coping

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cop·ing

 (kō′pĭng)
n.
The top layer or course of a masonry wall, usually having a slanting upper surface to shed water; a cope.

[From cope.]

coping

(ˈkəʊpɪŋ)
n
(Building) the sloping top course of a wall, usually made of masonry or brick. Also called: cope

cop•ing

(ˈkoʊ pɪŋ)

n.
1. a finishing or protective course or cap to an exterior masonry wall or the like.
2. a piece of woodwork having its end shaped to fit together with a molding.
[1595–1605]
ThesaurusAntonymsRelated WordsSynonymsLegend:
Noun1.coping - brick that is laid sideways at the top of a wallcoping - brick that is laid sideways at the top of a wall
brick - rectangular block of clay baked by the sun or in a kiln; used as a building or paving material
wall - an architectural partition with a height and length greater than its thickness; used to divide or enclose an area or to support another structure; "the south wall had a small window"; "the walls were covered with pictures"
Translations

coping

[ˈkəʊpɪŋ]
A. N (Constr) → albardilla f, mojinete m
B. CPD coping stone N = copestone

coping

n (Archit) → Mauerkrone f

coping

:
coping saw
nLaubsäge f
coping stone
References in classic literature ?
Some four feet severed them from the coping that left only half a sky above my upturned eyes.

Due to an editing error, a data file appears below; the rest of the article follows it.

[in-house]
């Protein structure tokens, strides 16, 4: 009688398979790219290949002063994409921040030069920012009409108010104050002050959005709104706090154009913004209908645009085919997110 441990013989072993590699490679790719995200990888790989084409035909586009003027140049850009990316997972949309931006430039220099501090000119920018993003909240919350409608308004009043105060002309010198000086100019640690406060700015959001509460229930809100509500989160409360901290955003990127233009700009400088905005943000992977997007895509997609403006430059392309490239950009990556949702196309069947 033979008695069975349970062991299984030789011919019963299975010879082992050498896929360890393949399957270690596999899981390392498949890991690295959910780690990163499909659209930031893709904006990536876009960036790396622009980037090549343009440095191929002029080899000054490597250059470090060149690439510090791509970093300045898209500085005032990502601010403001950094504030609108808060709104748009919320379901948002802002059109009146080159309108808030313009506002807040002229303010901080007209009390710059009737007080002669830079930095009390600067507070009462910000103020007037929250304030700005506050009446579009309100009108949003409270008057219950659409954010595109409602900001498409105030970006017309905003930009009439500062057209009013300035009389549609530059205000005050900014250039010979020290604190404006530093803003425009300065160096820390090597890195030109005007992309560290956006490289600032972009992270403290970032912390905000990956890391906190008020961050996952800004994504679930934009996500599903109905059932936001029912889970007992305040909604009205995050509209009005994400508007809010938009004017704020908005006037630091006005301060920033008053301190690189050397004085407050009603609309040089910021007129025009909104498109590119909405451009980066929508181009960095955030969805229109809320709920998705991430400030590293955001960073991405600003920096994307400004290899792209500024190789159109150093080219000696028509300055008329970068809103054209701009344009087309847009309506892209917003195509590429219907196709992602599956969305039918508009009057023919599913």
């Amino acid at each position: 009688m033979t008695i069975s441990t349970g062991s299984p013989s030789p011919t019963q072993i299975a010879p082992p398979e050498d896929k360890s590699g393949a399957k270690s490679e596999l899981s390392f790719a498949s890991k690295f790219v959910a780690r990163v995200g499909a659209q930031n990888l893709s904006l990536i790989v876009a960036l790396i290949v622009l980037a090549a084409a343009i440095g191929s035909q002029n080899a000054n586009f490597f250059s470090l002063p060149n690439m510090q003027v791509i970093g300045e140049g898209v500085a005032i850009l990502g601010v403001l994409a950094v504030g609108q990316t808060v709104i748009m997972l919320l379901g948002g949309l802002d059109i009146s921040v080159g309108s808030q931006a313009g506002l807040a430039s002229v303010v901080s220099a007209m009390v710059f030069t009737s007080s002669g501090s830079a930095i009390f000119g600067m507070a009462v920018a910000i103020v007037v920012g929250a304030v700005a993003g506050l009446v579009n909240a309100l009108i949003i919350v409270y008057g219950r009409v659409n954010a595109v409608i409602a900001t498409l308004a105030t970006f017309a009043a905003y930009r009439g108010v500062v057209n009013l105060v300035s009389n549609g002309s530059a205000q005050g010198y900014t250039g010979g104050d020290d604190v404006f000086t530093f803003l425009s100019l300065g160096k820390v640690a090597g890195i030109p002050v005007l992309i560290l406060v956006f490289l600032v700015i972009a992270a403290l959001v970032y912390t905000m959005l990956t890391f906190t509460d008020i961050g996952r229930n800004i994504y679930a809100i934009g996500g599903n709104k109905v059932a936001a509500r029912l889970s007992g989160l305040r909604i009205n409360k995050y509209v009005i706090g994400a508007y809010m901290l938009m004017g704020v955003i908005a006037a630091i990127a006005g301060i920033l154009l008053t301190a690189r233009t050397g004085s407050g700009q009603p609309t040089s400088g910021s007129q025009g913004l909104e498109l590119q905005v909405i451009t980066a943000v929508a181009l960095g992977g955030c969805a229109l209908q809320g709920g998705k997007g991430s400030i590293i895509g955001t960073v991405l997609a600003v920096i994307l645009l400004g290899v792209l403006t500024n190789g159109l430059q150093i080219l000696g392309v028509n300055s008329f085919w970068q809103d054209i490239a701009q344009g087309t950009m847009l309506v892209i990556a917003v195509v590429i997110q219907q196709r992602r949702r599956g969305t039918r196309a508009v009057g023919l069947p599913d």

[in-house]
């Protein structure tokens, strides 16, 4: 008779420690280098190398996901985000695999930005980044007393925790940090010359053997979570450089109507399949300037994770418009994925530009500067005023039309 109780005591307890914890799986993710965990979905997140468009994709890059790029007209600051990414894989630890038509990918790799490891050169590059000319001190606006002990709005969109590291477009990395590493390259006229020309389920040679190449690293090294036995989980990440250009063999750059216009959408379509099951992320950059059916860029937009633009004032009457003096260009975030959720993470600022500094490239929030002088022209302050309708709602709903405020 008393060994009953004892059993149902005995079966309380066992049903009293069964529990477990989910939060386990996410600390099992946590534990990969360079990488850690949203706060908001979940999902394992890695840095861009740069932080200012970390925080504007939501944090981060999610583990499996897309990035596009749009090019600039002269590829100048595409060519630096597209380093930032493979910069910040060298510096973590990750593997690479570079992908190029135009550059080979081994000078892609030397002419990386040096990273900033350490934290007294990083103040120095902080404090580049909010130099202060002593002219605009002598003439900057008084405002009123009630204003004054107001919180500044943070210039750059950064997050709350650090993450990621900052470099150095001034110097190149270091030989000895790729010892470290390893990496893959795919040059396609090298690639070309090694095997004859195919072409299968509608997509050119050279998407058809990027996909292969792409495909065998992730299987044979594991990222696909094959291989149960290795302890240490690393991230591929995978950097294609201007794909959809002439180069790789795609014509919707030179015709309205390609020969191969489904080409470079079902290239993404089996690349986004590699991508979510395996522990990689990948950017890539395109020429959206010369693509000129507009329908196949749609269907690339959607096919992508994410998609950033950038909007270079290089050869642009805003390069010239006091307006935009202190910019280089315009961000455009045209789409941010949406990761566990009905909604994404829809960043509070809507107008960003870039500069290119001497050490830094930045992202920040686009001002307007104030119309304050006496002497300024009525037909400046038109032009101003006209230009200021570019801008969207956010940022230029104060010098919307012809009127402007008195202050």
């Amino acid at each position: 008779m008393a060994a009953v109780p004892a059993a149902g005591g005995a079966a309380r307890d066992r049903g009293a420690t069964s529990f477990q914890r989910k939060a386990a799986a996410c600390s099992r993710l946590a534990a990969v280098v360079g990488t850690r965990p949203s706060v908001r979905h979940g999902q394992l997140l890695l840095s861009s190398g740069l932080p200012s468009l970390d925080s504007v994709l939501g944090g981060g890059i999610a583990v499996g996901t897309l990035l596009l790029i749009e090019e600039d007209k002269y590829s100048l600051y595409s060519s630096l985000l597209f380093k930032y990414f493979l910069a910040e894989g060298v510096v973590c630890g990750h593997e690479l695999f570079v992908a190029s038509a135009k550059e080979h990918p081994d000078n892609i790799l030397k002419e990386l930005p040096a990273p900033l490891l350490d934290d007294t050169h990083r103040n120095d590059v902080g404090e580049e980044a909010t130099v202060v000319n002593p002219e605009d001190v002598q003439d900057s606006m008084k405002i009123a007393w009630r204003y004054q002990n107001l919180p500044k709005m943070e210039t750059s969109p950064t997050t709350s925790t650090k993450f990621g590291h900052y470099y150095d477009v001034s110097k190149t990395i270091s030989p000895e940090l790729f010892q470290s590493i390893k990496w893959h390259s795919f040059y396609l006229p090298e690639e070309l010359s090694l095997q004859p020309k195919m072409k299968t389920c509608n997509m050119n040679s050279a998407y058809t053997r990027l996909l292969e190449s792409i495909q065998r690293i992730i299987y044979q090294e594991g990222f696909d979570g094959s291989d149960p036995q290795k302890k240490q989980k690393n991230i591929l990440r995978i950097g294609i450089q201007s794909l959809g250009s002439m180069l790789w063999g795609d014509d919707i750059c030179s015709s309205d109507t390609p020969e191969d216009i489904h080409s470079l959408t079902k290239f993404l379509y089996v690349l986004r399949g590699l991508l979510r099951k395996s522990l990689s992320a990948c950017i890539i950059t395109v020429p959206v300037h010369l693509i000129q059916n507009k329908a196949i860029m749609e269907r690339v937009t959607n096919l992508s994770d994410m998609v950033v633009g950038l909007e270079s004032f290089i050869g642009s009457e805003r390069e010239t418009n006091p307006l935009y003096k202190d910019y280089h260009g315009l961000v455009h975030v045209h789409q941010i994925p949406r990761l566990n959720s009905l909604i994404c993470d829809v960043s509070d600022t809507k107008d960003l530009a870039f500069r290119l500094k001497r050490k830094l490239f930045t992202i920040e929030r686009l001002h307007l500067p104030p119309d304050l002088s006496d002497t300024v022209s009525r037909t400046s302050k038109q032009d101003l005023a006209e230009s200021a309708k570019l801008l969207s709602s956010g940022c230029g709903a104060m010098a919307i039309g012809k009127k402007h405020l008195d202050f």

But when the rising sun began to gild the coping stones at the gable ends of the houses, Cornelius, eager to know whether there was any living creature about him, approached the window, and cast a sad look round the circular yard before him
Caderousse climbed the ladder slowly, and looked over the coping to see if the street was quiet.
From all the cells, both those just commenced and those completed, being thus crowned by a strong coping of wax, the bees can cluster and crawl over the comb without injuring the delicate hexagonal walls, which are only about one four-hundredth of an inch in thickness; the plates of the pyramidal basis being about twice as thick.
He had often prided himself on his skill and success in coping with the grizzly bear, that terror of the hunters.
Looking that way she beheld a form springing from the coping to the plot.
He stopped and laid his hand upon a piece of the coping of the burial-ground enclosure, as if he would have dislodged the stone.
I had hoisted myself up, and made myself fast also, dividing my admiration between the tempest and this extraordinary man who was coping with it.
Why my uncle Podger has a tomb in Kensal Green Cemetery, that is the pride of all that country-side; and my grandfather's vault at Bow is capable of accommodating eight visitors, while my great-aunt Susan has a brick grave in Finchley Churchyard, with a headstone with a coffee- pot sort of thing in bas-relief upon it, and a six-inch best white stone coping all the way round, that cost pounds.
Some square ornaments on the coping of these same walls, were moved by the earthquake into a diagonal position.
If his ideas were occasionally too clever, and not always consistent with a high sense of honor, she was none the less interested to know the ethics of that world of speculation into which her father had plunged, and the more convinced, with mingled sense of pride and anxiety, that his still dominant gentlemanhood would prevent his coping with it on equal terms.
Heave over the coping stones from the battlements, an better may not be Get pick-axe and levers, and down with that huge pinnacle